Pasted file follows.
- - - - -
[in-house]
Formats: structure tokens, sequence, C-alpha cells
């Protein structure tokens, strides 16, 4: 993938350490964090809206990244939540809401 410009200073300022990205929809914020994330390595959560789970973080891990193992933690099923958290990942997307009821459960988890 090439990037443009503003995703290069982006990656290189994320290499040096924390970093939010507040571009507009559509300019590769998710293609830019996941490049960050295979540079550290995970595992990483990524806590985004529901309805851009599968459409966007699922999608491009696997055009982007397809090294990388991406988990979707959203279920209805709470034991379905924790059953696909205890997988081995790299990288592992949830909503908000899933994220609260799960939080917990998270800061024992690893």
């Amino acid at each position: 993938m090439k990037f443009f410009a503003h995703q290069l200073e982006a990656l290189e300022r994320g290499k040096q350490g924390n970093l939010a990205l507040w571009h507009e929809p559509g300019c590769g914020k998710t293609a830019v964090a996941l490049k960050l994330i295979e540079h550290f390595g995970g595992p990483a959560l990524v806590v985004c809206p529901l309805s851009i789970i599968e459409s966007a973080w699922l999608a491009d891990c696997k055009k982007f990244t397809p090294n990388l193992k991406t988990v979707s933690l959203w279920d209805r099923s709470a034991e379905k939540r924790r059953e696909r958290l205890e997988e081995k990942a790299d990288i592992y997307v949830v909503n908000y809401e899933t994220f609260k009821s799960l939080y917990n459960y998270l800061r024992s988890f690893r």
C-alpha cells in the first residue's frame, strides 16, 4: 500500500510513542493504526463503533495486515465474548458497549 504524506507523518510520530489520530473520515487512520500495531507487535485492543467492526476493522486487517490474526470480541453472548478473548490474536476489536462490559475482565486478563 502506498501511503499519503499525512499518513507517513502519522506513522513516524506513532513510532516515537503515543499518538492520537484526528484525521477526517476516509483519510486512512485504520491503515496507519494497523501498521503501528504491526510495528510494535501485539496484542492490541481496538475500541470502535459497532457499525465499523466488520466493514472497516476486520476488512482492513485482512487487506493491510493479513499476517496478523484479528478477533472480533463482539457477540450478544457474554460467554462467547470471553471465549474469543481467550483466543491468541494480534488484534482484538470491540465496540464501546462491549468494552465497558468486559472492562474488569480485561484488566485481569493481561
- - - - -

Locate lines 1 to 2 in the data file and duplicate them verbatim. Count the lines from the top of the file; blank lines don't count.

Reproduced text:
[in-house]
Formats: structure tokens, sequence, C-alpha cells